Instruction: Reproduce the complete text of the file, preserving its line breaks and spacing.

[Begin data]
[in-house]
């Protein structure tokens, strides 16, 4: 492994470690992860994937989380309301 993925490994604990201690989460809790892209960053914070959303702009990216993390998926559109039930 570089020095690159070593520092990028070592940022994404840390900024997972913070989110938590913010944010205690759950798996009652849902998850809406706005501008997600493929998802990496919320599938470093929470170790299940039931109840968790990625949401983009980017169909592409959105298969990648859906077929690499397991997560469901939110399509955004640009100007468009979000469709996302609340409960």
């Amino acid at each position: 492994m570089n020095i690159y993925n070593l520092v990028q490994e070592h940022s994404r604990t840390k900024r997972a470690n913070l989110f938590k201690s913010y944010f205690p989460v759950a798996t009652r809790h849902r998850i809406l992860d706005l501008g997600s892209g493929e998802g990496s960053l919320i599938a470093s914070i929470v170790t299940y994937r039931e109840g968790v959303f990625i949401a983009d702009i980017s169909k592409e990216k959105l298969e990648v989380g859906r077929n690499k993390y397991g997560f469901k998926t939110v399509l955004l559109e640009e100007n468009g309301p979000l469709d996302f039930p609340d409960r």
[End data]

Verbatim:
[in-house]
């Protein structure tokens, strides 16, 4: 492994470690992860994937989380309301 993925490994604990201690989460809790892209960053914070959303702009990216993390998926559109039930 570089020095690159070593520092990028070592940022994404840390900024997972913070989110938590913010944010205690759950798996009652849902998850809406706005501008997600493929998802990496919320599938470093929470170790299940039931109840968790990625949401983009980017169909592409959105298969990648859906077929690499397991997560469901939110399509955004640009100007468009979000469709996302609340409960």
């Amino acid at each position: 492994m570089n020095i690159y993925n070593l520092v990028q490994e070592h940022s994404r604990t840390k900024r997972a470690n913070l989110f938590k201690s913010y944010f205690p989460v759950a798996t009652r809790h849902r998850i809406l992860d706005l501008g997600s892209g493929e998802g990496s960053l919320i599938a470093s914070i929470v170790t299940y994937r039931e109840g968790v959303f990625i949401a983009d702009i980017s169909k592409e990216k959105l298969e990648v989380g859906r077929n690499k993390y397991g997560f469901k998926t939110v399509l955004l559109e640009e100007n468009g309301p979000l469709d996302f039930p609340d409960r």